conclusion
“my
color broke me
down”
Postslavery Violence and Incomplete Freedom
in the British Ca rib bean
Mass revolt was a principal vehicle for Afro- Caribbean people to voice
their discontent with the hollowness of emancipation. Black working
people consistently used violence to publicly protest their condition, but
the authorities in both the colony and the metropole were increasingly
hostile to their aspirations. Postslavery re sis tance exposed the pitfalls
of a partial, racially delimited freedom that fi xed freedpeople in a posi-
tion of economic, social, and po liti cal subordination. These spectacular
uprisings and the brutal repression they engendered highlight the frus-
trations black people throughout the region faced as they continued to
struggle against extremely adverse circumstances.
Antigua’s 1858 uprising unfolded within a broader tide of explosive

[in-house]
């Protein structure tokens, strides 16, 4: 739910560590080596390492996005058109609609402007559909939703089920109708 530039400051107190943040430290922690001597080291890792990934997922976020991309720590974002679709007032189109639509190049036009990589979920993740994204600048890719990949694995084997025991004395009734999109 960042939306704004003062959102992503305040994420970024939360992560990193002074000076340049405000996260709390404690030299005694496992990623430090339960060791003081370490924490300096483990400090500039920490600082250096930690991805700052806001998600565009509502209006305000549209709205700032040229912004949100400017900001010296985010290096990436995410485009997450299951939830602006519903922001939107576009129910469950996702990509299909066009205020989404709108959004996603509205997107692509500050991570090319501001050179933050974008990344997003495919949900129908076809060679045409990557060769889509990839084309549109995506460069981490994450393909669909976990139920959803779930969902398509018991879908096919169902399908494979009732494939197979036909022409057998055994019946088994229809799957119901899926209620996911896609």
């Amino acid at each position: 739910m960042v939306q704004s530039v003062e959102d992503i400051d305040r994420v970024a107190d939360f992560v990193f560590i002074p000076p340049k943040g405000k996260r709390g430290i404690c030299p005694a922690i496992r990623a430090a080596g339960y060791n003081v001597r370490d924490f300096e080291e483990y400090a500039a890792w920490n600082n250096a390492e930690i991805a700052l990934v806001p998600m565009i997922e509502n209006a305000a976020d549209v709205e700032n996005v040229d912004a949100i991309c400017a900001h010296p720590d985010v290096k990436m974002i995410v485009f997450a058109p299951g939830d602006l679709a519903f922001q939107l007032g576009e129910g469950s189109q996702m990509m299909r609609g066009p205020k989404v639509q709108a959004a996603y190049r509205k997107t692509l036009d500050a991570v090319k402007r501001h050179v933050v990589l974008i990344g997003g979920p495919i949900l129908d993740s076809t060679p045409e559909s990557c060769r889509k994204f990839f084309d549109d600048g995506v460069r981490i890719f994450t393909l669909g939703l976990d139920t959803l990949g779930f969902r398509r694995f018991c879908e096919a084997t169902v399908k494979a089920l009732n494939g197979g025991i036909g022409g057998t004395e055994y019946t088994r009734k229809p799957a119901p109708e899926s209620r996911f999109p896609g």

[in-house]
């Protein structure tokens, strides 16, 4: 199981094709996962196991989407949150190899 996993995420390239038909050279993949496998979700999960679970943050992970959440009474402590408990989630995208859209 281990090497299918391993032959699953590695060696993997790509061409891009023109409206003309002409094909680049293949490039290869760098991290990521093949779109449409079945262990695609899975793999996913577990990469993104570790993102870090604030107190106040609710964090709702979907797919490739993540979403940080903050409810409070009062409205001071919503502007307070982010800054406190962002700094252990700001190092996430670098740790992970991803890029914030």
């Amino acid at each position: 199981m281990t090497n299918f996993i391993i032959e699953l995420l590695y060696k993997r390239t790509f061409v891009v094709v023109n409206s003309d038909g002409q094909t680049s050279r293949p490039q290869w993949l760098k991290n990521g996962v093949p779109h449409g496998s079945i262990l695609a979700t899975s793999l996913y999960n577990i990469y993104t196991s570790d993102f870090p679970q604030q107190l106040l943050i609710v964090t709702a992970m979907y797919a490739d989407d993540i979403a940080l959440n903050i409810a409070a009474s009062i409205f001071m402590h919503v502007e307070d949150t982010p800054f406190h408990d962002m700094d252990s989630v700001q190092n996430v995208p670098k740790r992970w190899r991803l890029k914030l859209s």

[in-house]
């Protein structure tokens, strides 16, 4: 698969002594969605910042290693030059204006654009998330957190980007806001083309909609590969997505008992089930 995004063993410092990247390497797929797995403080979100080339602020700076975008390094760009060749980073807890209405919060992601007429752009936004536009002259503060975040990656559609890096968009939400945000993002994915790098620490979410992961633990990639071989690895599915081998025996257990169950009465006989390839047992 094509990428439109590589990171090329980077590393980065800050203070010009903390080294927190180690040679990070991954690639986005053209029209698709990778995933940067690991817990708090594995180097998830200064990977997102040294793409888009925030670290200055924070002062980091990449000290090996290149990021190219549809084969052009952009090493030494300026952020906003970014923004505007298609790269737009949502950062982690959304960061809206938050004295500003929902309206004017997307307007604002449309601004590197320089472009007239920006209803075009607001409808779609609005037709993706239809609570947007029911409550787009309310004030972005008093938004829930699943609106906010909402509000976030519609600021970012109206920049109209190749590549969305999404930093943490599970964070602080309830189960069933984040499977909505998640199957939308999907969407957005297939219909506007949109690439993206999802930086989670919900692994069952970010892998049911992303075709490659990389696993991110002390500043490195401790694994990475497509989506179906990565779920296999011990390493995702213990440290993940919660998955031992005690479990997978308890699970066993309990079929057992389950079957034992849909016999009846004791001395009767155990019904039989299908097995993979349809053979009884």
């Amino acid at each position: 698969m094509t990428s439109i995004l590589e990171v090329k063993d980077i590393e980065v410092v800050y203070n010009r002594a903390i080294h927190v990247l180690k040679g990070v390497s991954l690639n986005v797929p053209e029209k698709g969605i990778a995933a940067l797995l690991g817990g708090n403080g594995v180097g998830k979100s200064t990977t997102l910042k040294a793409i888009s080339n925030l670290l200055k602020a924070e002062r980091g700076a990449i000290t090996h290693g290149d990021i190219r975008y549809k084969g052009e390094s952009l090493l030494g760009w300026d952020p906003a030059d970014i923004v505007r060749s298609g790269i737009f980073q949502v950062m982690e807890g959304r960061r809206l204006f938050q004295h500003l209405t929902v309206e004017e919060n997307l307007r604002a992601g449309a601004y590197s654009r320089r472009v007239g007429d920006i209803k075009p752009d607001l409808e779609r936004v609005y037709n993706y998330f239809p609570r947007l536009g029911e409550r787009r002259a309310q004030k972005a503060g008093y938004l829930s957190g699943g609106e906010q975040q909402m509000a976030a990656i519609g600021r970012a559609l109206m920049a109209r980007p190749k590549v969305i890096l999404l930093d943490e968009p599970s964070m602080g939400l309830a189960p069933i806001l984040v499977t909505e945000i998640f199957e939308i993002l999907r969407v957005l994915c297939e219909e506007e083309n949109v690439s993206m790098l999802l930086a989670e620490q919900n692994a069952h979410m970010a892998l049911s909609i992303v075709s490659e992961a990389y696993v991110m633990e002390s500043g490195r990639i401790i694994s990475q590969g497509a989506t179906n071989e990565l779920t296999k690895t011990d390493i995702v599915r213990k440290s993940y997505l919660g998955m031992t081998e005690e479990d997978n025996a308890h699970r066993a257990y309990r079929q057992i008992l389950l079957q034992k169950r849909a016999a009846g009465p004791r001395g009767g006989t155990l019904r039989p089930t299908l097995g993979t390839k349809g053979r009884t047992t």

pop u lar unrest in the British Ca rib bean. Most colonial territories experi-
enced at least one major incident of pop u lar unrest aft er 1834, and mass
uprisings occurred at least twice a de cade within the fi rst forty years.1
Freedpeople in St. Kitts, Montserrat, and Trinidad fomented disturbances
upon the announcement of the apprenticeship. In Dominica the 1844
Guerre Negre (Black War, or census riots) occurred because freedpeople
suspected census takers of “taking names” to reenslave them. In 1849 in
St. Lucia, laboring people rose up against higher taxation on their provi-
sion grounds. The British Virgin Island of Tortola was convulsed by the
Road Town Riots of 1853, when freedpeople assaulted magistrates and
other propertied whites and scorched the town and surrounding areas
in response to increased taxation on cattle; in the wake of the riots, all
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